Warren Buffett's New $30 Billion "Elephant" Investment is in His Sights
Warren Buffett likes to call making big acquisitions "getting out his elephant gun." With Berkshire Hathaway bringing in $26 billion in operational cash each year on top of its massive insurance float, that elephant gun seems to be coming out more and more often. This time, it appears Buffett will be setting his sights on the electricity market. Berkshire has invested over $15 billion in alternative energy and electricity infrastructure projects over the past several years, and Buffett anticipates spending another $15 billion in this space relatively soon.
Considering the amount of change that is about to come into the electricity market, along with Berkshire's ability to pour so much more money into it than its utility competition -- Exelon and Southern-- Buffett could capture a huge swath of the industry. Tune into the video below to find out why Berkshire is in better position than Exelon or Southern in the electricity market today.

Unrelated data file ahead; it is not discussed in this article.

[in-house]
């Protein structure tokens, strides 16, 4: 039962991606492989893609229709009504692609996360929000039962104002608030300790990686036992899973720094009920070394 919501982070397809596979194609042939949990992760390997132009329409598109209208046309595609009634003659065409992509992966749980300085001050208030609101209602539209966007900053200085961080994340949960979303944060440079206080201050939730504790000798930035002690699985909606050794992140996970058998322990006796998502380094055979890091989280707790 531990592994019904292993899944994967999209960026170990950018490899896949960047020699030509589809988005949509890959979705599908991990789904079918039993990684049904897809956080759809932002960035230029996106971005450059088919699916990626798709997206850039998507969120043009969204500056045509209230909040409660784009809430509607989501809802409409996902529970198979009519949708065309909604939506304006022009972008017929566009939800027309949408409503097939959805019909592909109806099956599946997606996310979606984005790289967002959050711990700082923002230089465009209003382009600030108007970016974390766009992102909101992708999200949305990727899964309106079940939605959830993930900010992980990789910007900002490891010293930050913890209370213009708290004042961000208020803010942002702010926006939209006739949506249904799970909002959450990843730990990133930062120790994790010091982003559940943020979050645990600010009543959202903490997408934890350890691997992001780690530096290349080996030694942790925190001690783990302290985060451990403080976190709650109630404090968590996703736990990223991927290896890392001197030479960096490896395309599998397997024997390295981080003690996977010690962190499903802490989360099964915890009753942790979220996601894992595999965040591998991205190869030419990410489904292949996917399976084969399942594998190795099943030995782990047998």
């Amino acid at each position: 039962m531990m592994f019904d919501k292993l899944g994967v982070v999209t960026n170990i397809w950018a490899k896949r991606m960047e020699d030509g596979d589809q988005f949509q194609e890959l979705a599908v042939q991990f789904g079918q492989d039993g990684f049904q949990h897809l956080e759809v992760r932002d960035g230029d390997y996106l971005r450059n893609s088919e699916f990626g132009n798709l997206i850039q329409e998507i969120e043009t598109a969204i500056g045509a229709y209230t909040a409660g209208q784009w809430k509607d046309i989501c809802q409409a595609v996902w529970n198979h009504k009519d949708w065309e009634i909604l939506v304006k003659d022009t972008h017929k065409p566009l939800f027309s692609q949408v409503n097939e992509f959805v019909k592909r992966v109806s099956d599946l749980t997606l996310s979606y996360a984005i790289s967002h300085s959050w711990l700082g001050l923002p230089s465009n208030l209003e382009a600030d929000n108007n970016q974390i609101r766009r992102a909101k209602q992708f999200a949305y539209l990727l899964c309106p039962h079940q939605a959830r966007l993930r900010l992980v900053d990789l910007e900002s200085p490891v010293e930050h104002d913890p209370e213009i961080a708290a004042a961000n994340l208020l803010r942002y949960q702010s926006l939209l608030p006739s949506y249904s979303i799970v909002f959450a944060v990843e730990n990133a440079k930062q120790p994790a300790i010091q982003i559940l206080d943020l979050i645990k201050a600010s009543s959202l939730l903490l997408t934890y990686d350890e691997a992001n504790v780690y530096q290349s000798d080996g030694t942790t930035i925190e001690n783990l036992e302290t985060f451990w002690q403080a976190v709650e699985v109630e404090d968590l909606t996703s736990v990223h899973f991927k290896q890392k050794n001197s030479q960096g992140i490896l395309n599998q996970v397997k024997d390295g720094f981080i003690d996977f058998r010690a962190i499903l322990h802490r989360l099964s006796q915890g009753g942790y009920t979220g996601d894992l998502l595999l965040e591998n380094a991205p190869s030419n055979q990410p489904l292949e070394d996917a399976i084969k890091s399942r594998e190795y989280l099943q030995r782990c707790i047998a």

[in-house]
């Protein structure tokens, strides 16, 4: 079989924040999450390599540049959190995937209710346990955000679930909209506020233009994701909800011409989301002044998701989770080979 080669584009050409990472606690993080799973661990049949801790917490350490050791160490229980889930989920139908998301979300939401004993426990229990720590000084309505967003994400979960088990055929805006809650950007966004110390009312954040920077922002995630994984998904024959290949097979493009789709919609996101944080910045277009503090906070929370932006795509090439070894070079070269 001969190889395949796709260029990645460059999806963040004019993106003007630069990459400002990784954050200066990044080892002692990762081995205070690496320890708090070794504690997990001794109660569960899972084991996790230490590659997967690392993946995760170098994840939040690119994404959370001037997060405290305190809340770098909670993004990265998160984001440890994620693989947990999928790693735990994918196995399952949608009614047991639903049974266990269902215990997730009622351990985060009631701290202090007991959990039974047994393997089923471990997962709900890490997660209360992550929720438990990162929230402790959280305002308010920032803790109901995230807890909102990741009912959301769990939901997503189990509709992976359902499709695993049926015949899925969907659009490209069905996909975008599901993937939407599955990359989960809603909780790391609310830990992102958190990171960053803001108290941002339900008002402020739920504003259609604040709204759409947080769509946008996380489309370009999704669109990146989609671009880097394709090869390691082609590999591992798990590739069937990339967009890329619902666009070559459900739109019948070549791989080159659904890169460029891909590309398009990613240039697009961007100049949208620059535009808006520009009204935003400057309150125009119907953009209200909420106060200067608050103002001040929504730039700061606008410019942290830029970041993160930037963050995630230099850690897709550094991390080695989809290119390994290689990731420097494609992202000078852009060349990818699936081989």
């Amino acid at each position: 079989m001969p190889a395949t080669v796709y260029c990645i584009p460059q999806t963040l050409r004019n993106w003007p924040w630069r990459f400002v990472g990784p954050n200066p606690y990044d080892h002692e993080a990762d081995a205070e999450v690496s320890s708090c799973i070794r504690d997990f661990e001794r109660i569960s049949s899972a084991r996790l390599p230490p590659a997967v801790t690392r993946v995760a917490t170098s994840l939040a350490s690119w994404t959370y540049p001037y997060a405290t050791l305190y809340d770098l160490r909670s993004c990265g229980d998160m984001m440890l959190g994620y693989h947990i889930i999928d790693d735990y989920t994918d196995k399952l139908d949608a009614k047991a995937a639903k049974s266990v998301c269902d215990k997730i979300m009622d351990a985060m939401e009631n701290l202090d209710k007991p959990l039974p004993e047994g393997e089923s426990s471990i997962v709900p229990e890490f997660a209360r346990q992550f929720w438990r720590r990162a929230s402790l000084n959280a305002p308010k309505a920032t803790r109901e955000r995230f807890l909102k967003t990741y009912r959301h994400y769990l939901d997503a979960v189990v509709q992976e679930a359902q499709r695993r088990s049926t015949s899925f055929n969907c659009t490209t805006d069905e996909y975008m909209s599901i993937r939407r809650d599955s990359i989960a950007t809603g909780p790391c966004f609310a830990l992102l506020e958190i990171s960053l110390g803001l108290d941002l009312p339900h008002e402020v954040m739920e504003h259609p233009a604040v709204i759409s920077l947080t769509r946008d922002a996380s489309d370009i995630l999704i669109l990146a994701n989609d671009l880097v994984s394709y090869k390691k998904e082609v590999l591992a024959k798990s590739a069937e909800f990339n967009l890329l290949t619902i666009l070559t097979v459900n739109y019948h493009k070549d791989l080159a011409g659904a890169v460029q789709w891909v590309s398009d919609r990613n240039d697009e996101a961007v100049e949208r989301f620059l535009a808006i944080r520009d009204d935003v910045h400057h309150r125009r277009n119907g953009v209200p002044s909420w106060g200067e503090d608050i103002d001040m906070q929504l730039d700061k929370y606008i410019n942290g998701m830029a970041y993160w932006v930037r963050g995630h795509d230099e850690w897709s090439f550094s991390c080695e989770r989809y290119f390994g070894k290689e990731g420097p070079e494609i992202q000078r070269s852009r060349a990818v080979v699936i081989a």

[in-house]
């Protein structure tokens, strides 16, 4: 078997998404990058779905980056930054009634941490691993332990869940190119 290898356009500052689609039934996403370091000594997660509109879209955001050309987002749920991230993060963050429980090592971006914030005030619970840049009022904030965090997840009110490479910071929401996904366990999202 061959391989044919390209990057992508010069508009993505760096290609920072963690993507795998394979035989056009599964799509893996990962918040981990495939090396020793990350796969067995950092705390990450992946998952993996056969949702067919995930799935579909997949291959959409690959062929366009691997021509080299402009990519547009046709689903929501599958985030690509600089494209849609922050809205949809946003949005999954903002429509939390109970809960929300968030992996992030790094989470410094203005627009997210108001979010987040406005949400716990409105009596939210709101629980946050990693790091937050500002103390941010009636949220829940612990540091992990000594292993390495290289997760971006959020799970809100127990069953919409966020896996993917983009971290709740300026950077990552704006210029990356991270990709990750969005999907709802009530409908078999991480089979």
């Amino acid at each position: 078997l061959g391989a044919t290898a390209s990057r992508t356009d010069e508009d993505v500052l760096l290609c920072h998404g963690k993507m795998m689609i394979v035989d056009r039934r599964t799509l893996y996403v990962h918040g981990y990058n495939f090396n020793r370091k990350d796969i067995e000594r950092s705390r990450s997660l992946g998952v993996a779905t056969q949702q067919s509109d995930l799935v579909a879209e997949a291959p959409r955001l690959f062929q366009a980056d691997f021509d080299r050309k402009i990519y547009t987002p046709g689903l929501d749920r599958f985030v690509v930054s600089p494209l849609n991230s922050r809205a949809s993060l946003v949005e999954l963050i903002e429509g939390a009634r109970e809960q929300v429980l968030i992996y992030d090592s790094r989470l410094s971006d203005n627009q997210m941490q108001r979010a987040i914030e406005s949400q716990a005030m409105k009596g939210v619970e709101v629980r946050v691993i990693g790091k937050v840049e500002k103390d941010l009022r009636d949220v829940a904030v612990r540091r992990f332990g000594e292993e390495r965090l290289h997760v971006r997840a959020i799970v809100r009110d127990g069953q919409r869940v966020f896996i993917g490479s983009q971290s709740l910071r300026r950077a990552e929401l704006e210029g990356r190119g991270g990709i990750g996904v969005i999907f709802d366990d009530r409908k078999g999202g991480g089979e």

Warren Buffett just bought nearly 9 million shares of this company
Imagine a company that rents a very specific and valuable piece of machinery for $41,000 per hour (That's almost as much as the average American makes in a year!). And Warren Buffett is so confident in this company's can't-live-without-it business model, he just loaded up on 8.8 million shares. An exclusive, brand-new Motley Fool report details this company that already has over 50% market share. Just click HERE to discover more about this industry-leading stock... and join Buffett in his quest for a veritable landslide of profits!
The article Warren Buffett's New $30 Billion "Elephant" Investment is in His Sights originally appeared on Fool.com.Tyler Crowe owns shares of Berkshire Hathaway. You can follow him at Fool.com under the handle TMFDirtyBird, on Google+, or on Twitter @TylerCroweFool.The Motley Fool recommends Berkshire Hathaway, Exelon, and Southern Company. The Motley Fool owns shares of Berkshire Hathaway. Try any of our Foolish newsletter services free for 30 days. We Fools may not all hold the same opinions, but we all believe that considering a diverse range of insights makes us better investors. The Motley Fool has a disclosure policy.
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